Sir Henry Cecil, suavely clad yesterday in slimline, dark trousers and a black sweater with a high polo neck, looked as if he might have just left a box of chocolates and a silhouette calling card on a pillow. The delivery he must make at Ascot on Saturday, though, is charged with infinitely more tension and importance, as he is perfectly aware.
In four days' time Cecil will take this season's wonder horse, Frankel, to the Berkshire track for the inaugural British Champions Day, which is, with its £3m in purses, the richest card ever staged in this country. Khalid Abdullah's magnificent, unbeaten colt is long odds-on to win the Queen Elizabeth II Stakes, and is rated by Timeform 12lb clear of any of the nine possible rivals declared yesterday.
But despite the three-year-old's apparent invincibility, his trainer was still taking nothing for granted as he faced the media en masse for the last time before the big one. Every time talk turned to an assumption of victory, he countered with a verbal knock on wood. "It's important, for this day and for the sport, that we have a real champion," he said. "Arkle, Desert Orchid, Sea The Stars, and maybe Frankel, these horses come into people's lives.
"But there's no such thing as a good thing. 'Ought to' and 'will' are two very different things." Indeed; the peerless Brigadier Gerard, for instance, famously lost his unbeaten record as a 1-3 shot.
Frankel may have the assistance of a pacemaker, his older brother Bullet Train, in the £1m contest on Ascot's straight mile but Newmarket-based Cecil is keeping tactical cards pretty close to his chest. "He's done it before, but I don't particularly want Frankel to have to make the running this time," he said. "It's hard on him, and would not be the best thing for him. None of us want it to be a crawl and then a sprint, so a pacemaker could help the race.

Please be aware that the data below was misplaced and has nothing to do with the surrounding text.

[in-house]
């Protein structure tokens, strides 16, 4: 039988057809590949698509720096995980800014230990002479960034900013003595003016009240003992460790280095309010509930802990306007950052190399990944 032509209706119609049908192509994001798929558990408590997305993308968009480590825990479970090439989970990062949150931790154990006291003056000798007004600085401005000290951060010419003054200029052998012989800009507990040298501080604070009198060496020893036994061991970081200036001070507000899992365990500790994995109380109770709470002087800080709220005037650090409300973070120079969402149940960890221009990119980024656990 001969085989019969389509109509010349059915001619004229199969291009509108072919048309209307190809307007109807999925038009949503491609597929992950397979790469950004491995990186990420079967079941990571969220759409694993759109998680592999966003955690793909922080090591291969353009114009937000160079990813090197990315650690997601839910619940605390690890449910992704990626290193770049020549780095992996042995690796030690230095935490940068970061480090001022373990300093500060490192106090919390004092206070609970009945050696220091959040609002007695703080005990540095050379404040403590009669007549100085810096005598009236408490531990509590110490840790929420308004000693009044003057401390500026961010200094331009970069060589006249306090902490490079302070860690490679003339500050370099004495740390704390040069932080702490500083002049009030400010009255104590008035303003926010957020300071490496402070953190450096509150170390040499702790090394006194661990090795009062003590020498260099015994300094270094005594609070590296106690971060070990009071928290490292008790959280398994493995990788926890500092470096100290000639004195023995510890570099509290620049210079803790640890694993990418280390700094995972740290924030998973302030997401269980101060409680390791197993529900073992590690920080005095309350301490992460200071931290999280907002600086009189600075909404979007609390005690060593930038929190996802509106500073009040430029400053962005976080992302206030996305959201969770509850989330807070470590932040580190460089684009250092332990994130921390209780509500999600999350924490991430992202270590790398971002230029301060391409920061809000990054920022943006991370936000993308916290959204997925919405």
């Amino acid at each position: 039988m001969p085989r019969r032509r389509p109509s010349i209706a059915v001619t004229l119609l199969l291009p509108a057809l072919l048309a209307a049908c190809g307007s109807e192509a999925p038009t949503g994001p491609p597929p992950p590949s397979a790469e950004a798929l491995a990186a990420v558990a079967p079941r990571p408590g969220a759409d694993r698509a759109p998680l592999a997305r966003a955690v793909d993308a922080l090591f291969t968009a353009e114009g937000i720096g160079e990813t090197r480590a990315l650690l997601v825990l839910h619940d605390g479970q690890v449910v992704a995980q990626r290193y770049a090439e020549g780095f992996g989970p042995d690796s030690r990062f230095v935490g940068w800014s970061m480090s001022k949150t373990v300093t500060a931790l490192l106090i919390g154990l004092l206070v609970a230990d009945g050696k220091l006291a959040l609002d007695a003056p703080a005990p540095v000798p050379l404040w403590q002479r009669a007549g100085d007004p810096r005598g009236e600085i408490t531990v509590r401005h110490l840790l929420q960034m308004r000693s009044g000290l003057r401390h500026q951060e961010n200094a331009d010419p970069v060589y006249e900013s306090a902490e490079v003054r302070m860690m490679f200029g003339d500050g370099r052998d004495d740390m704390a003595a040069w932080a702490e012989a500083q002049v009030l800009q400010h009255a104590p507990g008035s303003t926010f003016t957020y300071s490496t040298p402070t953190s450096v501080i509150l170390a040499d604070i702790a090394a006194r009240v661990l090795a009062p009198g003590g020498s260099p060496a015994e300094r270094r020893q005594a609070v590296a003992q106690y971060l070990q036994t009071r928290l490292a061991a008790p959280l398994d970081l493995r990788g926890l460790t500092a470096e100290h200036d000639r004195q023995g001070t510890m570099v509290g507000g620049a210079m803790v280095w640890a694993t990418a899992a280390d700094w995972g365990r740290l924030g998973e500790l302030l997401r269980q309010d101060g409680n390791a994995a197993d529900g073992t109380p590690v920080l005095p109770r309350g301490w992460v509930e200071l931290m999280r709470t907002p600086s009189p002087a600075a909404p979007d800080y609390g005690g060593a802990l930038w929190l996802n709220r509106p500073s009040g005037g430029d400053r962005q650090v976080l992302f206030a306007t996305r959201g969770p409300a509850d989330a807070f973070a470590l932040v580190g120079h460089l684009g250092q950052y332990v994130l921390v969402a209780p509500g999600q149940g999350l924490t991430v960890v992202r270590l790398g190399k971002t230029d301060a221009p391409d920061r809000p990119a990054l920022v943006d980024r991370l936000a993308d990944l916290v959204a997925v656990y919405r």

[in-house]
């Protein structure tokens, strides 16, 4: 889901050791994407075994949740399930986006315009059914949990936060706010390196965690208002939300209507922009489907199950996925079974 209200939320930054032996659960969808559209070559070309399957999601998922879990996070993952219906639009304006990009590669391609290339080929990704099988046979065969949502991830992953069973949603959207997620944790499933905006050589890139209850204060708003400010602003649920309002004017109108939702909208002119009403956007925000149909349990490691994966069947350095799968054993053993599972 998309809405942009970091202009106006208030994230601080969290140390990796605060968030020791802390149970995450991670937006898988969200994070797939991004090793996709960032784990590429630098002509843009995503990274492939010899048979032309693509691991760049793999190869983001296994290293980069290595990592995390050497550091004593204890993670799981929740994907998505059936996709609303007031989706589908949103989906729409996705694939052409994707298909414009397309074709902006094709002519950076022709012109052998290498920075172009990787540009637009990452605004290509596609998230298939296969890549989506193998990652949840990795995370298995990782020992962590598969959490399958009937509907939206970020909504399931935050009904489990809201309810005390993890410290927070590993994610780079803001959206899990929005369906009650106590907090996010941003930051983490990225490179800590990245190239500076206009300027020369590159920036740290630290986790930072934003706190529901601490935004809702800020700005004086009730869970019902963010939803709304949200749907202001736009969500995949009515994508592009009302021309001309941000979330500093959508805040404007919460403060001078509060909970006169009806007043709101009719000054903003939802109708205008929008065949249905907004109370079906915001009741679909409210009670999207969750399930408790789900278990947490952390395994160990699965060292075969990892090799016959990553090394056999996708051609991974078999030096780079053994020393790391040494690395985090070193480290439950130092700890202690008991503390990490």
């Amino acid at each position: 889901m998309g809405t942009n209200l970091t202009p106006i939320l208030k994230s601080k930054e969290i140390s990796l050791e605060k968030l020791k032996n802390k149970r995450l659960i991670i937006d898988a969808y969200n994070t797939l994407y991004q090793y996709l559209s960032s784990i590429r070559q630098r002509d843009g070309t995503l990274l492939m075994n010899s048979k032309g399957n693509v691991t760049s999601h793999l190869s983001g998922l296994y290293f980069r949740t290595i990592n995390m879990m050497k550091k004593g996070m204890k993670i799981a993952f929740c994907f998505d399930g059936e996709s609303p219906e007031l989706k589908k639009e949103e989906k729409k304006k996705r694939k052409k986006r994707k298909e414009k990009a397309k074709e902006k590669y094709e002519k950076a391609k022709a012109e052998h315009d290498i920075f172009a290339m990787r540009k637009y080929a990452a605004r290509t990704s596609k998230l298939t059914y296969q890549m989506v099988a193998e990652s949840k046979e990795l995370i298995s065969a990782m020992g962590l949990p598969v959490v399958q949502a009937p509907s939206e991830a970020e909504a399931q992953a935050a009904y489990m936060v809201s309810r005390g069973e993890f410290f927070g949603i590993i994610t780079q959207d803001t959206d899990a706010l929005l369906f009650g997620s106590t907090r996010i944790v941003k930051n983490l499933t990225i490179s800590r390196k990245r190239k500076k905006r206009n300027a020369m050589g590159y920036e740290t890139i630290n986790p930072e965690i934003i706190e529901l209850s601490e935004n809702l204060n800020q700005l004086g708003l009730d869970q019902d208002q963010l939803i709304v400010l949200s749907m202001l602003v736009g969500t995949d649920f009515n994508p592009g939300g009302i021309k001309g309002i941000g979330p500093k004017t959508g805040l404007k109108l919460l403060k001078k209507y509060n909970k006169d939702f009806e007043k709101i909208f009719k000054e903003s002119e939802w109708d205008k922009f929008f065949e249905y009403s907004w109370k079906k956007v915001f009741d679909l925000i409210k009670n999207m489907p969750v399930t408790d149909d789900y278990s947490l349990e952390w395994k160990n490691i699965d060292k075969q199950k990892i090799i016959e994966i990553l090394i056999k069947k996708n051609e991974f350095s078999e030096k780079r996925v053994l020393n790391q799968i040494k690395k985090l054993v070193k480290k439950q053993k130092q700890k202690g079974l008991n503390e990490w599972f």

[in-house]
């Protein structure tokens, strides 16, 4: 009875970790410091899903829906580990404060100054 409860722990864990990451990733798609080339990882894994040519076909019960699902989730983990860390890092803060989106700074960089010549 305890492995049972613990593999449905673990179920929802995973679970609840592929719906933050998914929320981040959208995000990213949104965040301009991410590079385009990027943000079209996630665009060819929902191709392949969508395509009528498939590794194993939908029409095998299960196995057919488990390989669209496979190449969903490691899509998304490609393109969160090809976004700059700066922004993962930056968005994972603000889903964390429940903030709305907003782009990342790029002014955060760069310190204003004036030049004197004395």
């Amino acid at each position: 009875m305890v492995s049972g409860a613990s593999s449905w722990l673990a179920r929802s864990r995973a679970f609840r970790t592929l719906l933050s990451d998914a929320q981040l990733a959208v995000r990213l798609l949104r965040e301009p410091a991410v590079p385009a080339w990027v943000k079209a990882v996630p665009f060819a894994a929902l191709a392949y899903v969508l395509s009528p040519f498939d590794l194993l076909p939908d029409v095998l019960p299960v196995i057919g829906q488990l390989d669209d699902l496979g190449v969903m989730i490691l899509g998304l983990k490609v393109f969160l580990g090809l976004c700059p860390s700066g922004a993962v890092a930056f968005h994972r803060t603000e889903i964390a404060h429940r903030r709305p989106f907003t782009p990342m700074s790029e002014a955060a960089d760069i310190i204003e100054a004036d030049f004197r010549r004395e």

"We haven't really decided yet what to do, whether we want to outspeed them or outstay them. But Bullet Train will be there if I need him."
Ladbrokes have introduced a QEII market without Frankel, headed by the Marco Botti-trained Excelebration, having his third crack at the crack, and the French filly Immortal Verse, who has yet to meet him, at 2-1.
"Mine is in great form, and worked really well on Saturday," added Cecil. "He is stronger than he has ever been, I'm very happy with him and I hope that he'll do on the day what people expect him to do. But no race is ever a formality and I have, and must have, the greatest respect for the opposition."
Chris McGrath's Nap Thought Worthy (2.00 Newcastle)
Brother to the high-class Lucarno, who handled easy ground, and from the in-form John Gosden yard, which is full of juvenile talent.
Next best Natural Action (3.50 Huntingdon)
Easy winner on his fencing debut and was putting in a good effort next time out at Stratford when favourite, only to fall at the last.
One to watch A decent prize surely awaits the eight-year-old sprinter Barney McGrew (Michael Dods), third at York on Saturday, off his current mark.
Where the money's going Opinion Poll is 2-1 favourite to turn the tables on his Gold Cup conqueror Fame And Glory in the Long Distance Cup back at Ascot on Saturday.